1. What is dilation?
In normal conditions and during most part of your pregnancy, your cervix, the opening of your uterus, remains closed and tight. That is a good thing because its job is to keep your baby inside of you. At the end of gestation and during labour, the cervix begins to develop some changes to allow the baby to come out. One of these changes (and the most important one) is dilation. Dilation happens when your cervix begins to open up.
2. How much dilation does the cervix needs?
For your baby to be born, your cervix will need to have 10 cms. of dilation. This is approximately the diameter of a softball or a small bagel, or in obstetric terminology, approximately the size of your baby´s head.
3. Does dilation have phases?
You can say it has, but really it is the labour stage that has them. Dilation happens during the first stage of labour, which has 3 phases:
1. The early labour phase, which begins with the first real contractions and ends when the cervix reaches the 3 cms. of dilation,
2. The active labour phase, in which the contractions get more intense, continues the dilation from 3 to 7 cms.
3. The transition phase, which goes from 7 to 10 cms. of dilation. Obviously, this can vary from woman to woman.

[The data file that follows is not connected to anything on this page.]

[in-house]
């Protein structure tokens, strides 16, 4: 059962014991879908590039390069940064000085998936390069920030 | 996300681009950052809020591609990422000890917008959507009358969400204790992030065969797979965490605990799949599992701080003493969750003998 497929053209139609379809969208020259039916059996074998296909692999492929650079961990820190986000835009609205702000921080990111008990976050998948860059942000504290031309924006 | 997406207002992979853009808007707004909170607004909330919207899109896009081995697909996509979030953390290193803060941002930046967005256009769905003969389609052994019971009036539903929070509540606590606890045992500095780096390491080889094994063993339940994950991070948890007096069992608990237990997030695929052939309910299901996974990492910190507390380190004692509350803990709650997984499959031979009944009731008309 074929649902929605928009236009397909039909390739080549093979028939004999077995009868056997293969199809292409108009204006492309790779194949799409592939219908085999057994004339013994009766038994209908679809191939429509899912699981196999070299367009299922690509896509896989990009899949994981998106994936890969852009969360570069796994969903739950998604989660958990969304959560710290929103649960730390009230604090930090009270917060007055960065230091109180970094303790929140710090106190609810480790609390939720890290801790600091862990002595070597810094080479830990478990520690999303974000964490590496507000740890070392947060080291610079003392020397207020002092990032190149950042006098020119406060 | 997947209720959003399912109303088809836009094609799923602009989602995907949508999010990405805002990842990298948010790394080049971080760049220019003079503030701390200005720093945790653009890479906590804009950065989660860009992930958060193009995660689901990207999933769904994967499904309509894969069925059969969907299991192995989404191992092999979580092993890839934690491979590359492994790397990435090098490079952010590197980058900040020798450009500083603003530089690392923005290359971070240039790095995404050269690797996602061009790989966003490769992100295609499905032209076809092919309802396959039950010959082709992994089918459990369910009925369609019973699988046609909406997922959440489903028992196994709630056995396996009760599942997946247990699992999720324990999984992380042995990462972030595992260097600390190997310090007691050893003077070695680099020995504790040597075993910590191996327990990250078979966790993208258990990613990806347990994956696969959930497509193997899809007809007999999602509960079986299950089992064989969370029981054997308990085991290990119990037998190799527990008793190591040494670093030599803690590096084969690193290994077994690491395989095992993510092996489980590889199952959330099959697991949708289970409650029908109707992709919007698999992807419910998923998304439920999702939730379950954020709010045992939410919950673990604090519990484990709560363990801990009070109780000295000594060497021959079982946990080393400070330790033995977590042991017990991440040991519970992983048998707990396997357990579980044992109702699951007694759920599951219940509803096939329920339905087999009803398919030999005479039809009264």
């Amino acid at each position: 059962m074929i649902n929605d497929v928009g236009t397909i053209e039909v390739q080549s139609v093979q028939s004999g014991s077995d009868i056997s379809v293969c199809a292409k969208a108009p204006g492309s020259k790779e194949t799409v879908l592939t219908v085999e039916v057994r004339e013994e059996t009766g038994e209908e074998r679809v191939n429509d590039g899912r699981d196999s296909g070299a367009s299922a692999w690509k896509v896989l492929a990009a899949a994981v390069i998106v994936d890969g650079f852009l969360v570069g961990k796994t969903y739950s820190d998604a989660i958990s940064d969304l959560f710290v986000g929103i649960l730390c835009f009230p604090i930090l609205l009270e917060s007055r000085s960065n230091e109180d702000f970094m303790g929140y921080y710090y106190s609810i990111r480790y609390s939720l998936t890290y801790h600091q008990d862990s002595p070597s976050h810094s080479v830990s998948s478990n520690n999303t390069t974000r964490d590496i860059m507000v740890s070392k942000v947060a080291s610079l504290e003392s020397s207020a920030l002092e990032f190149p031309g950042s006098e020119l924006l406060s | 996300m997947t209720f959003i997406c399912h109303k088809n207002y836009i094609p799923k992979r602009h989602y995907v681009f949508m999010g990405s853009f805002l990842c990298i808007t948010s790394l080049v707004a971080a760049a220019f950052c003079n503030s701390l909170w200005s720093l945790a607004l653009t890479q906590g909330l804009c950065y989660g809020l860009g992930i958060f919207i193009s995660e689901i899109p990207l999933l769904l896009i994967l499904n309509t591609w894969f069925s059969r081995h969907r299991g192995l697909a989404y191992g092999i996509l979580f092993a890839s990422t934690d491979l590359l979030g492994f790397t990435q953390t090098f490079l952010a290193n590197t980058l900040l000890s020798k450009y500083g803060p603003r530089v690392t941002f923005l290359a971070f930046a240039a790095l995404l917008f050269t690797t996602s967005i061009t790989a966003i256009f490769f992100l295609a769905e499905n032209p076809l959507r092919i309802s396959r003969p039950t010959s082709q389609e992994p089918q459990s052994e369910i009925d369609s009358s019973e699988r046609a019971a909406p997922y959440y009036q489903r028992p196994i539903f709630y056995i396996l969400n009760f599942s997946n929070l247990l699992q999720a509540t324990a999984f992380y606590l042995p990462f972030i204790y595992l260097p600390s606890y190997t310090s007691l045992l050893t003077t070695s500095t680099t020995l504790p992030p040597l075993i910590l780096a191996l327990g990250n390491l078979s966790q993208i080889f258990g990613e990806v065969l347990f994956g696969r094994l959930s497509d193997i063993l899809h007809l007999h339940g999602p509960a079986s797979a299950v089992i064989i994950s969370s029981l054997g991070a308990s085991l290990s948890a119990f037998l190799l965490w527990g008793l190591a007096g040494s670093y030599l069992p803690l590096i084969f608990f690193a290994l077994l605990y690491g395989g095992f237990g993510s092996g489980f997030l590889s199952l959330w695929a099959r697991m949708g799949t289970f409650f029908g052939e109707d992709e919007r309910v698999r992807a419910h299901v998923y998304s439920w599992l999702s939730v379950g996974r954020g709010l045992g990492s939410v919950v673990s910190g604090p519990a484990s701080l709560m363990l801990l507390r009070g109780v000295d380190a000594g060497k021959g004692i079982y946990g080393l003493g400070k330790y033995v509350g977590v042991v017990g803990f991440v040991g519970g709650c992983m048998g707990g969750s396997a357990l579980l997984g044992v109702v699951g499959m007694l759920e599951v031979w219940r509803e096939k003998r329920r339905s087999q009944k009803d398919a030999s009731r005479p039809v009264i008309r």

4. In how much time does dilation reach 10 centimetres?
It depends on each woman. Medically speaking, in primiparous women there is a rule that indicates that for every cms. dilated, 1 hour has to pass, reaching easily the 10 to 12 hours of labour. In multiparous women this time is reduced to half.
5.What happens if I cannot dilate?
This can happen to many women due to a vast number of reasons: wrong pelvic shape, baby´s position, stress, induction happening prematurely, etc. Your physician will try expecting management, giving your cervix chance to dilate, or will apply active management (if appropriate), using synthetic substances to help your cervix. If none of these results, you will need to have a cC-section.